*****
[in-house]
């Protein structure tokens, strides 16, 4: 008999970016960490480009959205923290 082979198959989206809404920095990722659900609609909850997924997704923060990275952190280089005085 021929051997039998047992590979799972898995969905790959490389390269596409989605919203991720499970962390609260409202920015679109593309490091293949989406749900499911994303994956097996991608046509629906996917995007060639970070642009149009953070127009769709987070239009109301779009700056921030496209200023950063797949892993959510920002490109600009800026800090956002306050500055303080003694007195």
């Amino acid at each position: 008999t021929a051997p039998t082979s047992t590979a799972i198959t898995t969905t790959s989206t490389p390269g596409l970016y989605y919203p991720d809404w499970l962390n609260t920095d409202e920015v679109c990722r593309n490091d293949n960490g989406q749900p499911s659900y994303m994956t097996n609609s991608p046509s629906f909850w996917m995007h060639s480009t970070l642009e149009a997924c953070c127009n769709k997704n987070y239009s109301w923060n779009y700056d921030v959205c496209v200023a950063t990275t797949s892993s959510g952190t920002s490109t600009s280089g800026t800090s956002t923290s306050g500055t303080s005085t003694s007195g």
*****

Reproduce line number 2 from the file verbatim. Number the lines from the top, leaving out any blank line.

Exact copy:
């Protein structure tokens, strides 16, 4: 008999970016960490480009959205923290 082979198959989206809404920095990722659900609609909850997924997704923060990275952190280089005085 021929051997039998047992590979799972898995969905790959490389390269596409989605919203991720499970962390609260409202920015679109593309490091293949989406749900499911994303994956097996991608046509629906996917995007060639970070642009149009953070127009769709987070239009109301779009700056921030496209200023950063797949892993959510920002490109600009800026800090956002306050500055303080003694007195």